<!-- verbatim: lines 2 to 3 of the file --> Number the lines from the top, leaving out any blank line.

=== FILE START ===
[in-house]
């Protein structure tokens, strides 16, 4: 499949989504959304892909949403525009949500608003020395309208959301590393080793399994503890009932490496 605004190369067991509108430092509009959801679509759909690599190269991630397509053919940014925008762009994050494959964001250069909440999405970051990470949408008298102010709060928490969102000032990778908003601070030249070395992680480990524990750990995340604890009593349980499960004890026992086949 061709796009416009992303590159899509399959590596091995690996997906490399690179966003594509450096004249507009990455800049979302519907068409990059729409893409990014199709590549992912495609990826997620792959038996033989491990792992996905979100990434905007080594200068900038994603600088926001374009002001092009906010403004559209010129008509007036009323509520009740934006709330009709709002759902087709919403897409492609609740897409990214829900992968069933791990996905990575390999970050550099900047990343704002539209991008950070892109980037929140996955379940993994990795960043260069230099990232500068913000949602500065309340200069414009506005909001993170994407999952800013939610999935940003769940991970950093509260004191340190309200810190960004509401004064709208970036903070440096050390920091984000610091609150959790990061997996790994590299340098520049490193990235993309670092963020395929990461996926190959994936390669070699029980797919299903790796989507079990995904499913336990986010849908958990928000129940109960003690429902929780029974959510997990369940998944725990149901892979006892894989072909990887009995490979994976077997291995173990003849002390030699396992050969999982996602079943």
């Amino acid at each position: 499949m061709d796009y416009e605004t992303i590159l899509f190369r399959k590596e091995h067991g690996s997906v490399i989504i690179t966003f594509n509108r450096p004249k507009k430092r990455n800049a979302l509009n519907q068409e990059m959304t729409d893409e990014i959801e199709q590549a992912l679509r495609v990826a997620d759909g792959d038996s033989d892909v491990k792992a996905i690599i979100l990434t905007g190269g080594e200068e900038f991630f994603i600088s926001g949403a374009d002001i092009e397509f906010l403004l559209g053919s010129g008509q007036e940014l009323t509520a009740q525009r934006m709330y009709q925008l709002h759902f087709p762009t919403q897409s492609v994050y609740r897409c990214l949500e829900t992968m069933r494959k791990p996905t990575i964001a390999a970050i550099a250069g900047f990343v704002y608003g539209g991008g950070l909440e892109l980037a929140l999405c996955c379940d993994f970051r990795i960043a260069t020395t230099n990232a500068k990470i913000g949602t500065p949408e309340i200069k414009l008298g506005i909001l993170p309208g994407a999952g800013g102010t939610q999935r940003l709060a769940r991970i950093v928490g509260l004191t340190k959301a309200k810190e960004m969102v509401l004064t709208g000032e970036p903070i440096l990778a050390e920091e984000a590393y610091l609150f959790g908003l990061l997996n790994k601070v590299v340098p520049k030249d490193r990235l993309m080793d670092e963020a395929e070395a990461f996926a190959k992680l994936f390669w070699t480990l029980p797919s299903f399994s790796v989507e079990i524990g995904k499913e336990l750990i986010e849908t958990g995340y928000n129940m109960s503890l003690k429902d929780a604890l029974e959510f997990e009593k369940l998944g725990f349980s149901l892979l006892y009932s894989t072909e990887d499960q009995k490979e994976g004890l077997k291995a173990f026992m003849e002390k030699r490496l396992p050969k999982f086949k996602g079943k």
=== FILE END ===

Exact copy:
């Protein structure tokens, strides 16, 4: 499949989504959304892909949403525009949500608003020395309208959301590393080793399994503890009932490496 605004190369067991509108430092509009959801679509759909690599190269991630397509053919940014925008762009994050494959964001250069909440999405970051990470949408008298102010709060928490969102000032990778908003601070030249070395992680480990524990750990995340604890009593349980499960004890026992086949 061709796009416009992303590159899509399959590596091995690996997906490399690179966003594509450096004249507009990455800049979302519907068409990059729409893409990014199709590549992912495609990826997620792959038996033989491990792992996905979100990434905007080594200068900038994603600088926001374009002001092009906010403004559209010129008509007036009323509520009740934006709330009709709002759902087709919403897409492609609740897409990214829900992968069933791990996905990575390999970050550099900047990343704002539209991008950070892109980037929140996955379940993994990795960043260069230099990232500068913000949602500065309340200069414009506005909001993170994407999952800013939610999935940003769940991970950093509260004191340190309200810190960004509401004064709208970036903070440096050390920091984000610091609150959790990061997996790994590299340098520049490193990235993309670092963020395929990461996926190959994936390669070699029980797919299903790796989507079990995904499913336990986010849908958990928000129940109960003690429902929780029974959510997990369940998944725990149901892979006892894989072909990887009995490979994976077997291995173990003849002390030699396992050969999982996602079943």
């Amino acid at each position: 499949m061709d796009y416009e605004t992303i590159l899509f190369r399959k590596e091995h067991g690996s997906v490399i989504i690179t966003f594509n509108r450096p004249k507009k430092r990455n800049a979302l509009n519907q068409e990059m959304t729409d893409e990014i959801e199709q590549a992912l679509r495609v990826a997620d759909g792959d038996s033989d892909v491990k792992a996905i690599i979100l990434t905007g190269g080594e200068e900038f991630f994603i600088s926001g949403a374009d002001i092009e397509f906010l403004l559209g053919s010129g008509q007036e940014l009323t509520a009740q525009r934006m709330y009709q925008l709002h759902f087709p762009t919403q897409s492609v994050y609740r897409c990214l949500e829900t992968m069933r494959k791990p996905t990575i964001a390999a970050i550099a250069g900047f990343v704002y608003g539209g991008g950070l909440e892109l980037a929140l999405c996955c379940d993994f970051r990795i960043a260069t020395t230099n990232a500068k990470i913000g949602t500065p949408e309340i200069k414009l008298g506005i909001l993170p309208g994407a999952g800013g102010t939610q999935r940003l709060a769940r991970i950093v928490g509260l004191t340190k959301a309200k810190e960004m969102v509401l004064t709208g000032e970036p903070i440096l990778a050390e920091e984000a590393y610091l609150f959790g908003l990061l997996n790994k601070v590299v340098p520049k030249d490193r990235l993309m080793d670092e963020a395929e070395a990461f996926a190959k992680l994936f390669w070699t480990l029980p797919s299903f399994s790796v989507e079990i524990g995904k499913e336990l750990i986010e849908t958990g995340y928000n129940m109960s503890l003690k429902d929780a604890l029974e959510f997990e009593k369940l998944g725990f349980s149901l892979l006892y009932s894989t072909e990887d499960q009995k490979e994976g004890l077997k291995a173990f026992m003849e002390k030699r490496l396992p050969k999982f086949k996602g079943k």